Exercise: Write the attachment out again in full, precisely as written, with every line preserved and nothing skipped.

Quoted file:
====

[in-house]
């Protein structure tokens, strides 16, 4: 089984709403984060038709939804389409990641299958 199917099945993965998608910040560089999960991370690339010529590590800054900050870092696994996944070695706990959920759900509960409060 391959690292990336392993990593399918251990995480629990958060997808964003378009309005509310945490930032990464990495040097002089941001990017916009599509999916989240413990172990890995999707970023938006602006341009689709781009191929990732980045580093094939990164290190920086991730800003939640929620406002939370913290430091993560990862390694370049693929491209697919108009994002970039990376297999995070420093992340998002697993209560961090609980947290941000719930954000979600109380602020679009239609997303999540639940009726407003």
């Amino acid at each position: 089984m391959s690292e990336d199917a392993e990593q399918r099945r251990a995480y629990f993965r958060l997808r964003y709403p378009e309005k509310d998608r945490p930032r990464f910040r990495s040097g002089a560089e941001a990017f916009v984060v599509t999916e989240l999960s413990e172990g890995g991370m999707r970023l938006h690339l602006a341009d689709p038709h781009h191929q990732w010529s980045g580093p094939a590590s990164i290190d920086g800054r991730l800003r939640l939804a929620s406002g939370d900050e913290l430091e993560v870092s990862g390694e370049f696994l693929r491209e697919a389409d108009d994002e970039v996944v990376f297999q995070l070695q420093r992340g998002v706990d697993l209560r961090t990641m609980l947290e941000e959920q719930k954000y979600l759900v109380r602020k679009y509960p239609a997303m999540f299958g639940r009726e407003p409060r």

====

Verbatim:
[in-house]
């Protein structure tokens, strides 16, 4: 089984709403984060038709939804389409990641299958 199917099945993965998608910040560089999960991370690339010529590590800054900050870092696994996944070695706990959920759900509960409060 391959690292990336392993990593399918251990995480629990958060997808964003378009309005509310945490930032990464990495040097002089941001990017916009599509999916989240413990172990890995999707970023938006602006341009689709781009191929990732980045580093094939990164290190920086991730800003939640929620406002939370913290430091993560990862390694370049693929491209697919108009994002970039990376297999995070420093992340998002697993209560961090609980947290941000719930954000979600109380602020679009239609997303999540639940009726407003």
């Amino acid at each position: 089984m391959s690292e990336d199917a392993e990593q399918r099945r251990a995480y629990f993965r958060l997808r964003y709403p378009e309005k509310d998608r945490p930032r990464f910040r990495s040097g002089a560089e941001a990017f916009v984060v599509t999916e989240l999960s413990e172990g890995g991370m999707r970023l938006h690339l602006a341009d689709p038709h781009h191929q990732w010529s980045g580093p094939a590590s990164i290190d920086g800054r991730l800003r939640l939804a929620s406002g939370d900050e913290l430091e993560v870092s990862g390694e370049f696994l693929r491209e697919a389409d108009d994002e970039v996944v990376f297999q995070l070695q420093r992340g998002v706990d697993l209560r961090t990641m609980l947290e941000e959920q719930k954000y979600l759900v109380r602020k679009y509960p239609a997303m999540f299958g639940r009726e407003p409060r």